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Money no longer the only driving force

Financial systems are not so much an accident waiting to happen,” says Martin Wolf, the chief economic commentator for the Financial Times, “as one that is constantly happening.”

Since the collapse in 1973 of Bretton Woods, the system set up to regulate world financial markets since WWII, there have been 69 banking crises and 87 currency crises, according to Charles Lead-beater, a Charles Handy think tanker who, at age 40, epitomises the future: the knowledge worker.

Leadbeater, in his book Living on Thin Air: the new economy, (Viking, 1999) writes that we are no longer living in the 20th century world controlled only by finance capitalism but, in fact, also have two other driving forces: knowledge capitalism, and social capitalism.

Finance capitalism is the well known force creating fear and loath-ing in our little hearts as we witness the deregulated interconnected global financial market power focus-ed purely on the pursuit of shareholder profit.

Financial capitalism now seems out of control as confirmed by the Asian crisis, crashing commodity prices and dangerously unstable currencies.

The second force driving the new world economy according to Lead-beater – knowledge capitalism – is equally powerful, although less fam-iliar to the traditional Victorian (both age and state, ahem) business mind.

Knowledge capitalism is the drive to generate new ideas which can be rapidly commercialised into marketable products and services.

We now pay more for the intellectual smarts that go into the product than the value of its raw materials.

The steel in the latest American luxury cars costs A$1500 – the electronics cost A$4000.

Computer technology changes so quickly that it seems the use-by date expires before you get it plugged in – yet the new equipment still uses the same plastic, copper, gold, silicon and so on.

Increased power and performance comes from human intelligence – the basis of knowledge capitalism and new economic advantage.

Knowledge capitalism is pushing applied research faster than ever before, with previously unknown products and industries about to burst forth.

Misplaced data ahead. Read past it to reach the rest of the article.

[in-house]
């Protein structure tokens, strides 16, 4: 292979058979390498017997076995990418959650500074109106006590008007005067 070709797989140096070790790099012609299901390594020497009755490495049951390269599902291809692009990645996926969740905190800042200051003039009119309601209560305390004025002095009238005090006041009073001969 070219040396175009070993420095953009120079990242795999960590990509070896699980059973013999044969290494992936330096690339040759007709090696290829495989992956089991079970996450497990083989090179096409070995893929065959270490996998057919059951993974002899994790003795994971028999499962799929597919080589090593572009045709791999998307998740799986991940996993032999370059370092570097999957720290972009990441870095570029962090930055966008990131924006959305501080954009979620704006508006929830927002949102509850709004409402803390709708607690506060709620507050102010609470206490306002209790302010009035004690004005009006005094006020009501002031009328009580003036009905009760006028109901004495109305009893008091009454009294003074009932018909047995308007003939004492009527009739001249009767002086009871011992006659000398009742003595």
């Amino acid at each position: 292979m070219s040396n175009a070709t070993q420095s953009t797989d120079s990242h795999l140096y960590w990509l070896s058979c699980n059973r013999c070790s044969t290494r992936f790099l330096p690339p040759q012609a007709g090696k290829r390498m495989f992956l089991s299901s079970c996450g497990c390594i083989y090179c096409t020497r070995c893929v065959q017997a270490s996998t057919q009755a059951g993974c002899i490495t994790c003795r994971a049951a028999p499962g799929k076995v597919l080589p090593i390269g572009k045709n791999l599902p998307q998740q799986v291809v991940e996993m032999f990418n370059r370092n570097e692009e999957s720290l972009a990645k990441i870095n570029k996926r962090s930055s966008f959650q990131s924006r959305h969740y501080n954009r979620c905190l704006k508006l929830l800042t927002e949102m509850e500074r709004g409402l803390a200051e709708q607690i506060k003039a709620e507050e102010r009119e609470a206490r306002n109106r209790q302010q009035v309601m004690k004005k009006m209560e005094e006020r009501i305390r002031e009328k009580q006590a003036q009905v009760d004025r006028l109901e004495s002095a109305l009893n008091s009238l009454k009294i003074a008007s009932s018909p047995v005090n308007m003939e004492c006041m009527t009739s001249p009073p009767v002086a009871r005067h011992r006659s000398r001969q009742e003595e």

This is especially true at the interface of living organisms and technology such as nanorobots, microchip implanted microbes, biogenetically manipulated diseases and brain drugs aimed at emotions.

Knowledge products often outstrip our understanding of the full consequences or potential outcomes of use. Scary? Britain last week banned ethics-committee-approved research into cloning human foetus because of insufficient knowledge of potential consequences.

Modern economies, says Lead-beater, are now merely a system for distributing intelligence.

The third driving force is the least recognised but most important to a healthy sustainable world – social capitalism.

Social capital means people working together with trust, sufficiently shared values and shared goals to collaborate effectively for economic advancement and stability.

We have not really grasped this concept. We still throw away, says Leadbeater, through poverty, unemployment, poor education and family breakdown at least a third of our most precious asset: people brainpower, intelligence and creativity.

Ironically, this waste is increasing just when the world most needs it to get us out of our financial capitalism life threatening crisis.

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